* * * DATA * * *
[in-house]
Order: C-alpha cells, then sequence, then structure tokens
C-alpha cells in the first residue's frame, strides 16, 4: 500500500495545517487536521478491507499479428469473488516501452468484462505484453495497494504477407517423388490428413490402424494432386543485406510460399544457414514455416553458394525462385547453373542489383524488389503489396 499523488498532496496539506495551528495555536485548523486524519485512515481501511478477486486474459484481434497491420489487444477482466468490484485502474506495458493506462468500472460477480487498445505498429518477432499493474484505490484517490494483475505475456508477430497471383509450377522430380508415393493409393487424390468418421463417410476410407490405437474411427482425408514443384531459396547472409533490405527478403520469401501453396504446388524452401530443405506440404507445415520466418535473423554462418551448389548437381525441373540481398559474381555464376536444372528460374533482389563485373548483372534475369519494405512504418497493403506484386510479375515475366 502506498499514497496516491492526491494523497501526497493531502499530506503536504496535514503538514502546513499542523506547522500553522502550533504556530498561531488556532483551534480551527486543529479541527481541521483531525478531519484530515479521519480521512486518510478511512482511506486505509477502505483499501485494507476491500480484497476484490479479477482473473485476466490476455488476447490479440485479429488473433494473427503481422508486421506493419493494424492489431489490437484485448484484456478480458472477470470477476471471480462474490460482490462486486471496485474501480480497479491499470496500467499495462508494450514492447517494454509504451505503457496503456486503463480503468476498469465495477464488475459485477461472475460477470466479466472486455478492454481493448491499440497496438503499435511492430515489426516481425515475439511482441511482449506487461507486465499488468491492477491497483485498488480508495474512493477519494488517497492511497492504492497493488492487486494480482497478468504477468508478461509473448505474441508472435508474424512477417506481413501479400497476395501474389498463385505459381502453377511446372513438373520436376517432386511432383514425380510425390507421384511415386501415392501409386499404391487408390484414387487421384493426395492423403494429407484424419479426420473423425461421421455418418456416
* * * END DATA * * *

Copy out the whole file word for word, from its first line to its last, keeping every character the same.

[in-house]
Order: C-alpha cells, then sequence, then structure tokens
C-alpha cells in the first residue's frame, strides 16, 4: 500500500495545517487536521478491507499479428469473488516501452468484462505484453495497494504477407517423388490428413490402424494432386543485406510460399544457414514455416553458394525462385547453373542489383524488389503489396 499523488498532496496539506495551528495555536485548523486524519485512515481501511478477486486474459484481434497491420489487444477482466468490484485502474506495458493506462468500472460477480487498445505498429518477432499493474484505490484517490494483475505475456508477430497471383509450377522430380508415393493409393487424390468418421463417410476410407490405437474411427482425408514443384531459396547472409533490405527478403520469401501453396504446388524452401530443405506440404507445415520466418535473423554462418551448389548437381525441373540481398559474381555464376536444372528460374533482389563485373548483372534475369519494405512504418497493403506484386510479375515475366 502506498499514497496516491492526491494523497501526497493531502499530506503536504496535514503538514502546513499542523506547522500553522502550533504556530498561531488556532483551534480551527486543529479541527481541521483531525478531519484530515479521519480521512486518510478511512482511506486505509477502505483499501485494507476491500480484497476484490479479477482473473485476466490476455488476447490479440485479429488473433494473427503481422508486421506493419493494424492489431489490437484485448484484456478480458472477470470477476471471480462474490460482490462486486471496485474501480480497479491499470496500467499495462508494450514492447517494454509504451505503457496503456486503463480503468476498469465495477464488475459485477461472475460477470466479466472486455478492454481493448491499440497496438503499435511492430515489426516481425515475439511482441511482449506487461507486465499488468491492477491497483485498488480508495474512493477519494488517497492511497492504492497493488492487486494480482497478468504477468508478461509473448505474441508472435508474424512477417506481413501479400497476395501474389498463385505459381502453377511446372513438373520436376517432386511432383514425380510425390507421384511415386501415392501409386499404391487408390484414387487421384493426395492423403494429407484424419479426420473423425461421421455418418456416